“Her motor skills were very bad for six year old girl. My job was to throw shuttles at her and make her touch the shuttle with her racquet.  six weeks, passed by and nothing was happening. Then one day, when I threw a shuttle at her, she actually hit it back. For a moment there, we both stared at each other. Both of us knew what it meant! It took six weeks and thousands of shuttles...Things take time!”

 

 

Finally, after years of grueling work, the tuk-tuk was ready for the journey. The local garage where they had been working threw a huge party in their honor. Local ministers were invited, local government officials, and media were part of the celebration. When he left the following morning, the Solar Tuk Tuk failed within the first Failed in the first 1km. 

 

“I had spent 3 years talking like a madman, and it broke.”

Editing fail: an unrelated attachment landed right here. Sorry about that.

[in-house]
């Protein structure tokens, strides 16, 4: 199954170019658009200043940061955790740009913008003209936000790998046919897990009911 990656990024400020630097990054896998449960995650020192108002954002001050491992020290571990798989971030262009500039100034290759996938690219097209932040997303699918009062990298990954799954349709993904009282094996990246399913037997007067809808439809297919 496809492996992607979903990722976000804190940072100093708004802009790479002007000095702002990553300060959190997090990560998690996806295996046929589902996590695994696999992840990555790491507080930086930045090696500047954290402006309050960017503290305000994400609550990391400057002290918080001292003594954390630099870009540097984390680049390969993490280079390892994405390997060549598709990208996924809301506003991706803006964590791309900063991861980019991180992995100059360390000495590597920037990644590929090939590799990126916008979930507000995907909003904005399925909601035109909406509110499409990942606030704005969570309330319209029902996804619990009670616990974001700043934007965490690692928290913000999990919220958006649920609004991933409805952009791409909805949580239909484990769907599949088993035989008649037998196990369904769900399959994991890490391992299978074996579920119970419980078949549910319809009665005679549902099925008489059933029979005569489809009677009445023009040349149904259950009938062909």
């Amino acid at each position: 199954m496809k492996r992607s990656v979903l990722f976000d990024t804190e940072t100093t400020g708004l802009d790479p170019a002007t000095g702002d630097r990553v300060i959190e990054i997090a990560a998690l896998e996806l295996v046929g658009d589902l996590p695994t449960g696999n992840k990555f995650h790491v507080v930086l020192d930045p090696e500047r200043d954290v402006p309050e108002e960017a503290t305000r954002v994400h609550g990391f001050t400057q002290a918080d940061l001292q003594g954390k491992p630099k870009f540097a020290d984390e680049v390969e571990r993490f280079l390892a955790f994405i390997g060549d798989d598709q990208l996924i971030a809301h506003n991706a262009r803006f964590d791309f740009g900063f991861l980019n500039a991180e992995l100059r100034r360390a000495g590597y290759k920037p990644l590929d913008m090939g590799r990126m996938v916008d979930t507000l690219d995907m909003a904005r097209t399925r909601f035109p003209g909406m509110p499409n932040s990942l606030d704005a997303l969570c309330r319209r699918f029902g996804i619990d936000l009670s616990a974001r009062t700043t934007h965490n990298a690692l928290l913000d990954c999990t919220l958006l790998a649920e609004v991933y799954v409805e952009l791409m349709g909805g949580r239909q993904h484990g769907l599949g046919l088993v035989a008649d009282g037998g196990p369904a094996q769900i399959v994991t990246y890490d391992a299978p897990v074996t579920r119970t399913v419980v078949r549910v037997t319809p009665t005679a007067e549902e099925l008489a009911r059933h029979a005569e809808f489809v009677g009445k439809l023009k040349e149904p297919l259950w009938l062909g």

He contemplated abandoning the project. He pushed it back to the garage, and left it for the night. The next day, he went to the garage to face the people that had been helping him create the tuk tuk. 

 

“I could see they felt sorry for me. I could see it in their eyes. I felt like I let down myself and I let down my team. Then one said, ‘Naveen, you know why am I involved in this project? It’s because by working on these small jobs, I’ll never go out to see those countries you are going to go, but my work and my soul will travel with you to this countries!’  It was this statement (that made me feel I was) no longer alone in this journey, and I cannot turn my back and walk away from this.”

 

What has started as his own dream had impacted others, and become a dream for them too. It was no longer just about him, it was about the team and the community behind him.  He fixed the Solar Tuk Tuk and on the 8th of February started his journey once again. This time the tuk tuk didn’t break down once in his 14,000 km.